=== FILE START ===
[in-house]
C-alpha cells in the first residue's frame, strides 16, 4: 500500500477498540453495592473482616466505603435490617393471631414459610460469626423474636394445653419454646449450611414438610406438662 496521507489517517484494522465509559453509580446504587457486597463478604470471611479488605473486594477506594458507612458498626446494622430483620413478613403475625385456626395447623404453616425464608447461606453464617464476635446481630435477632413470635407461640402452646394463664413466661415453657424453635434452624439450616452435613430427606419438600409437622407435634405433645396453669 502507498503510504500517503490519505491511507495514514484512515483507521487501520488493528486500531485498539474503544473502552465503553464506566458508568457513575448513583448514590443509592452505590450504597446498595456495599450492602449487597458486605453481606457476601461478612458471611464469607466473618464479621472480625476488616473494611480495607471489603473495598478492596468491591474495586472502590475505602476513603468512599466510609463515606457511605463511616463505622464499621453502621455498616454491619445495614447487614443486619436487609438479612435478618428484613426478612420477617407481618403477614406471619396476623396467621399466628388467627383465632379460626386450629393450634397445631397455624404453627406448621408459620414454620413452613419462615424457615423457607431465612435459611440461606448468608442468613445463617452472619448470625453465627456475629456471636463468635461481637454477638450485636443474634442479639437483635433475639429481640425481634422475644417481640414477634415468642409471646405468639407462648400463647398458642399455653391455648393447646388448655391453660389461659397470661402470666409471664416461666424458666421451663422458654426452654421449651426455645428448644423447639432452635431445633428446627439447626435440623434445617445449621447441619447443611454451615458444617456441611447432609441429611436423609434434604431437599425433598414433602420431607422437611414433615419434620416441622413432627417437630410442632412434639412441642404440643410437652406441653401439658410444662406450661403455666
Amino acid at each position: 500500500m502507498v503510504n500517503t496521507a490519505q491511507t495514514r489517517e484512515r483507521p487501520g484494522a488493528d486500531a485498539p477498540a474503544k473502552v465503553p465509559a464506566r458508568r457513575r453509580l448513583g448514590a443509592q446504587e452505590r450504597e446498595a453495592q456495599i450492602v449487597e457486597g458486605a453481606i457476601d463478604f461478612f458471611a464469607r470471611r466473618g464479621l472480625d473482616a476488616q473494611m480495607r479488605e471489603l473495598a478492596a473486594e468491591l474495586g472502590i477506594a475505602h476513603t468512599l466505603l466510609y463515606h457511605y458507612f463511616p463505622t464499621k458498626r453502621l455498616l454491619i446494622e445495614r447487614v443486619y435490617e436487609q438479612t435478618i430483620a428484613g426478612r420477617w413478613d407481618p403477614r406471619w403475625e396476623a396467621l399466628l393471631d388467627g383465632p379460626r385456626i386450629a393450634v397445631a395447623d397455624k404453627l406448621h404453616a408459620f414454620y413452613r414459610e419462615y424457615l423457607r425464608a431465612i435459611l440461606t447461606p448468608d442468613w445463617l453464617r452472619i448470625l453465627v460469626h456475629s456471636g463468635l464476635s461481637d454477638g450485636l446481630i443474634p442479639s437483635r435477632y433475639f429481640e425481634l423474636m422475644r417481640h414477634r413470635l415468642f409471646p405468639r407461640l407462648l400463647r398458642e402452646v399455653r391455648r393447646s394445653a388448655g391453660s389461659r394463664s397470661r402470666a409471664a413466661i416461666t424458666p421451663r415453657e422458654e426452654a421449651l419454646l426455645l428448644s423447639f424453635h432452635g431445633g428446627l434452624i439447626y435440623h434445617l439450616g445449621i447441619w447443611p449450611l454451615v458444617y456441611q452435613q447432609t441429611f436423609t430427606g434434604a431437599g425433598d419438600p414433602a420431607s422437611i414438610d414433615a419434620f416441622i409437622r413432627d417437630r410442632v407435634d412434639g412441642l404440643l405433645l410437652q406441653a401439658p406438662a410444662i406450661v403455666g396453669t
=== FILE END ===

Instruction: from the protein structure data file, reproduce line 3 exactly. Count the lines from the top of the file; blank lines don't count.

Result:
Amino acid at each position: 500500500m502507498v503510504n500517503t496521507a490519505q491511507t495514514r489517517e484512515r483507521p487501520g484494522a488493528d486500531a485498539p477498540a474503544k473502552v465503553p465509559a464506566r458508568r457513575r453509580l448513583g448514590a443509592q446504587e452505590r450504597e446498595a453495592q456495599i450492602v449487597e457486597g458486605a453481606i457476601d463478604f461478612f458471611a464469607r470471611r466473618g464479621l472480625d473482616a476488616q473494611m480495607r479488605e471489603l473495598a478492596a473486594e468491591l474495586g472502590i477506594a475505602h476513603t468512599l466505603l466510609y463515606h457511605y458507612f463511616p463505622t464499621k458498626r453502621l455498616l454491619i446494622e445495614r447487614v443486619y435490617e436487609q438479612t435478618i430483620a428484613g426478612r420477617w413478613d407481618p403477614r406471619w403475625e396476623a396467621l399466628l393471631d388467627g383465632p379460626r385456626i386450629a393450634v397445631a395447623d397455624k404453627l406448621h404453616a408459620f414454620y413452613r414459610e419462615y424457615l423457607r425464608a431465612i435459611l440461606t447461606p448468608d442468613w445463617l453464617r452472619i448470625l453465627v460469626h456475629s456471636g463468635l464476635s461481637d454477638g450485636l446481630i443474634p442479639s437483635r435477632y433475639f429481640e425481634l423474636m422475644r417481640h414477634r413470635l415468642f409471646p405468639r407461640l407462648l400463647r398458642e402452646v399455653r391455648r393447646s394445653a388448655g391453660s389461659r394463664s397470661r402470666a409471664a413466661i416461666t424458666p421451663r415453657e422458654e426452654a421449651l419454646l426455645l428448644s423447639f424453635h432452635g431445633g428446627l434452624i439447626y435440623h434445617l439450616g445449621i447441619w447443611p449450611l454451615v458444617y456441611q452435613q447432609t441429611f436423609t430427606g434434604a431437599g425433598d419438600p414433602a420431607s422437611i414438610d414433615a419434620f416441622i409437622r413432627d417437630r410442632v407435634d412434639g412441642l404440643l405433645l410437652q406441653a401439658p406438662a410444662i406450661v403455666g396453669t